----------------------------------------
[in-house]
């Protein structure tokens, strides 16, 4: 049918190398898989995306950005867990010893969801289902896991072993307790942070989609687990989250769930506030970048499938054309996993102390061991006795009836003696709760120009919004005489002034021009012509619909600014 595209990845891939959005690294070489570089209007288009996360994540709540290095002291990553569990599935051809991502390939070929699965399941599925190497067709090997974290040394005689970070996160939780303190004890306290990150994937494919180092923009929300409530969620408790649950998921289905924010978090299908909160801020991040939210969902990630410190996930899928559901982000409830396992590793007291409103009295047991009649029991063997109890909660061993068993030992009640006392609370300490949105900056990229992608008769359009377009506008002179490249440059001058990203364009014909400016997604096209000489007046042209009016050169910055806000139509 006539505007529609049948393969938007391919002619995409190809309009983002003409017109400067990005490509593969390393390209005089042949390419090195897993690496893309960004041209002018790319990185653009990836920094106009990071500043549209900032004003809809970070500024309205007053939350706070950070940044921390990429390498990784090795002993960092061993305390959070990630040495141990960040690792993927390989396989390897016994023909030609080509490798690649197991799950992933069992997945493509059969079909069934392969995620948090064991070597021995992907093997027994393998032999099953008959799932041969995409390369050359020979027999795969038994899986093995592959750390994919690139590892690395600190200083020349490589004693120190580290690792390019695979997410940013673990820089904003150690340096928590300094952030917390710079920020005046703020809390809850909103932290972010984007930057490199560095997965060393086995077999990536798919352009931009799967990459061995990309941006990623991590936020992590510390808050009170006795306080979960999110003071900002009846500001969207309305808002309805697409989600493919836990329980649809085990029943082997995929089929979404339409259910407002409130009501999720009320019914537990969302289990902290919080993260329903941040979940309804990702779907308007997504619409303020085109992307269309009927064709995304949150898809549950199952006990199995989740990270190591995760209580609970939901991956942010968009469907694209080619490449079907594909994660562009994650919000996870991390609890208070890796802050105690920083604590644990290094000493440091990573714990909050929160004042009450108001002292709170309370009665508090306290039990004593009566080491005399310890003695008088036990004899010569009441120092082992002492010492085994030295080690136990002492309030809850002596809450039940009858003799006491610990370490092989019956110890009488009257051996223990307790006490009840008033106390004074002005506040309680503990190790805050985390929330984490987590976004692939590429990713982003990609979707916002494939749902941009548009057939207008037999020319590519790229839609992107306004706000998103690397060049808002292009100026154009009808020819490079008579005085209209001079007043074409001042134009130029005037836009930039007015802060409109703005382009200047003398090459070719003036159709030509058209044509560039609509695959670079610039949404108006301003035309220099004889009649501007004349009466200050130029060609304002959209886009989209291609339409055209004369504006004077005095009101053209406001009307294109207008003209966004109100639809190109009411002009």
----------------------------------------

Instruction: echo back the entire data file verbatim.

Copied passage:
[in-house]
């Protein structure tokens, strides 16, 4: 049918190398898989995306950005867990010893969801289902896991072993307790942070989609687990989250769930506030970048499938054309996993102390061991006795009836003696709760120009919004005489002034021009012509619909600014 595209990845891939959005690294070489570089209007288009996360994540709540290095002291990553569990599935051809991502390939070929699965399941599925190497067709090997974290040394005689970070996160939780303190004890306290990150994937494919180092923009929300409530969620408790649950998921289905924010978090299908909160801020991040939210969902990630410190996930899928559901982000409830396992590793007291409103009295047991009649029991063997109890909660061993068993030992009640006392609370300490949105900056990229992608008769359009377009506008002179490249440059001058990203364009014909400016997604096209000489007046042209009016050169910055806000139509 006539505007529609049948393969938007391919002619995409190809309009983002003409017109400067990005490509593969390393390209005089042949390419090195897993690496893309960004041209002018790319990185653009990836920094106009990071500043549209900032004003809809970070500024309205007053939350706070950070940044921390990429390498990784090795002993960092061993305390959070990630040495141990960040690792993927390989396989390897016994023909030609080509490798690649197991799950992933069992997945493509059969079909069934392969995620948090064991070597021995992907093997027994393998032999099953008959799932041969995409390369050359020979027999795969038994899986093995592959750390994919690139590892690395600190200083020349490589004693120190580290690792390019695979997410940013673990820089904003150690340096928590300094952030917390710079920020005046703020809390809850909103932290972010984007930057490199560095997965060393086995077999990536798919352009931009799967990459061995990309941006990623991590936020992590510390808050009170006795306080979960999110003071900002009846500001969207309305808002309805697409989600493919836990329980649809085990029943082997995929089929979404339409259910407002409130009501999720009320019914537990969302289990902290919080993260329903941040979940309804990702779907308007997504619409303020085109992307269309009927064709995304949150898809549950199952006990199995989740990270190591995760209580609970939901991956942010968009469907694209080619490449079907594909994660562009994650919000996870991390609890208070890796802050105690920083604590644990290094000493440091990573714990909050929160004042009450108001002292709170309370009665508090306290039990004593009566080491005399310890003695008088036990004899010569009441120092082992002492010492085994030295080690136990002492309030809850002596809450039940009858003799006491610990370490092989019956110890009488009257051996223990307790006490009840008033106390004074002005506040309680503990190790805050985390929330984490987590976004692939590429990713982003990609979707916002494939749902941009548009057939207008037999020319590519790229839609992107306004706000998103690397060049808002292009100026154009009808020819490079008579005085209209001079007043074409001042134009130029005037836009930039007015802060409109703005382009200047003398090459070719003036159709030509058209044509560039609509695959670079610039949404108006301003035309220099004889009649501007004349009466200050130029060609304002959209886009989209291609339409055209004369504006004077005095009101053209406001009307294109207008003209966004109100639809190109009411002009």